When you hear the words, “The Oasis” mentioned in certain circles, you can see the look of disdain already emanating from faces. Commonly raised points include: You can’t swear, can’t hate mosh, and can’t smoke near the building. Oh, the horror! The things they don’t permit at a Youth Center! Well actually concerning that last complaint you can usually smoke at a reasonable difference from the building and no one actually says anything. Obviously, Joyce, the owner of The Oasis, just wants to be a killjoy when she sets Oasis policy. Question; Have any of you who have criticized Joyce actually talked to her? You may find out that she isn’t a strict and harsh nun who frowns deeply upon words like, “fun” but actually cares deeply about the nearby community, hence the reason why The Oasis even exists in the first place.
For all of its supposed faults, there are many important things about The Oasis that should stand out. First, The Oasis is an actual youth center in Lake County that is not tax-payer funded. Let me repeat that. The Oasis is an actual youth center in Lake County that is not tax-payer funded. I’m almost tempted to repeat that a third time for obvious emphasis. In fact, The Oasis is completely funded by donations from the local community and the events that it hosts. What does this mean?
When the Oasis raises donations it does so by promoting its mission which is the youth of the area. It is for this reason that The Oasis is and will always primarily remain a youth center, rather than just another music venue with stringent rules regarding moshing and crowdsurfing. Shockingly, parents want their pre-teens and teens to be able to go to Oasis and not get hate-moshed by over eager dancers. Apparently the whole, “You’re gonna get hit if your not moving at a show,” doesn’t apply in parents minds when their 12 year olds are there. Yea, none of us saw that coming! The fact that the Oasis has so many shows is because its crew (Jon, Ryan, James, ect.) and Joyce actually want to promote the non-existent and devoid music scene we have here. No, being a self-proclaimed world class DJ doesn’t count toward musical creativity and ingenuity for our music scene.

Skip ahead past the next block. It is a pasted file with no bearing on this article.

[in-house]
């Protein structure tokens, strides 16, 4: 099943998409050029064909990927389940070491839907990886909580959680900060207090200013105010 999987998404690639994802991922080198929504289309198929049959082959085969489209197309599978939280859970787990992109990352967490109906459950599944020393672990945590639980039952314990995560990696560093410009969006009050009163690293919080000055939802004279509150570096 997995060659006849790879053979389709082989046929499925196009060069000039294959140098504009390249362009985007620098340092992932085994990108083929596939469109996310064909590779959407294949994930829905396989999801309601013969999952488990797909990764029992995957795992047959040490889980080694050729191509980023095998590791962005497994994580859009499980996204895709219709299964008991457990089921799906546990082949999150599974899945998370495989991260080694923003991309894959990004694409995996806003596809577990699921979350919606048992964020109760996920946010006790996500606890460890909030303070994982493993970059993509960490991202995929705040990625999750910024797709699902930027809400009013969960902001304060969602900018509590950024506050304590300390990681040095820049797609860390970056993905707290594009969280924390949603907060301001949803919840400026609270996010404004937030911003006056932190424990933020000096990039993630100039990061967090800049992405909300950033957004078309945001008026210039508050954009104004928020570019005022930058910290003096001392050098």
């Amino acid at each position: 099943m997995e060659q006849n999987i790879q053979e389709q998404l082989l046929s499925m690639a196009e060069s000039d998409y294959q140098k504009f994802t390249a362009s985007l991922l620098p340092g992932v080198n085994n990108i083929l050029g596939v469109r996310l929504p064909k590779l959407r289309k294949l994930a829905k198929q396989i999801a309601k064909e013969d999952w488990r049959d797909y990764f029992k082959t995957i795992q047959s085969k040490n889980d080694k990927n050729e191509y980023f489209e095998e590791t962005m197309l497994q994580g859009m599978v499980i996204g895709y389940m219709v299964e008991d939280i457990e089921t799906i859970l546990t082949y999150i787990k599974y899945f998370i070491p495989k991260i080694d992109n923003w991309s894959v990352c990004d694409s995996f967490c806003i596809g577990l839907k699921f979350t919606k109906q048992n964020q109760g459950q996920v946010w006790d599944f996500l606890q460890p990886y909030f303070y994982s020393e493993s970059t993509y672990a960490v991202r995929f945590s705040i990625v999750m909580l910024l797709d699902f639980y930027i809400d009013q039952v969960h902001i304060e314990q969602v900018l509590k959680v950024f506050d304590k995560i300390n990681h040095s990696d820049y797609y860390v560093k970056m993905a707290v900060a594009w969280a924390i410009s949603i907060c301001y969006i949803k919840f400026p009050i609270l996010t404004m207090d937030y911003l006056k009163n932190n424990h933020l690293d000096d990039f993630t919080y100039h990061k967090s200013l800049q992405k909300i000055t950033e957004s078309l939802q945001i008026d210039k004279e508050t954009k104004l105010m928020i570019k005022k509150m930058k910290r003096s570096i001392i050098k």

The Oasis allows for parents to send their kids to a supervised place – yes I shuddered as well as a teen when I heard the word “supervise” – where they won’t be “hanging out” at their friend’s house which is obvious code for sneaking/doing something their parents don’t approve of. How else do you think some of us saw a certain scene from the Titanic in our early teen years? (Pro-tip: Hanging out at one’s friends house always occurs when their parents are assured to be occupied and out of the house. Kid’s, especially teens are actually quite smart.) As much as we all did, and still do despise supervision, this is one of the main features – dare I say purposes – of The Oasis. Kids can go there and generally not get into trouble that will make them stare at the floor while their parents squirm and ponder upon disciplinary measures that will hopefully work.
In fact, with this recent teacher’s strike in the Grayslake area, The Oasis will most likely become a main supervised place for kids to go and hangout. Unfortunately, not many other Community’s have a place like The Oasis, so please appreciate it for the rarity that it truly is. I wish Fox Lake had a place like it instead of a series of parking lots, poor excuse for a lakefront park, and decaying buildings where the local highschoolers go to smoke weed and try out new drugs. Well, I’ll admit that our library isn’t too bad.
The point to my possibly incoherent ramble is that we should appreciate the Oasis for what it truly is – a youth center – and then also appreciate its secondary accomplishment; being a music venue. In today’s scene with the lack of venues that will even hold anything slightly metal and book most unknown local bands, beggars can’t be choosers. Before you bash a place, think about the main reason that place exists. One of the reasons we can’t have nice things a.k.a. “shows” almost anywhere is because certain people can’t have respect for the local venues. Often we end up losing those venues and the so-called “hardcore” scene that exists in Lake County is banished to the dark dimly lit corridors of “basement shows”. So please, enjoy the venue for what it is – not what you want it to be.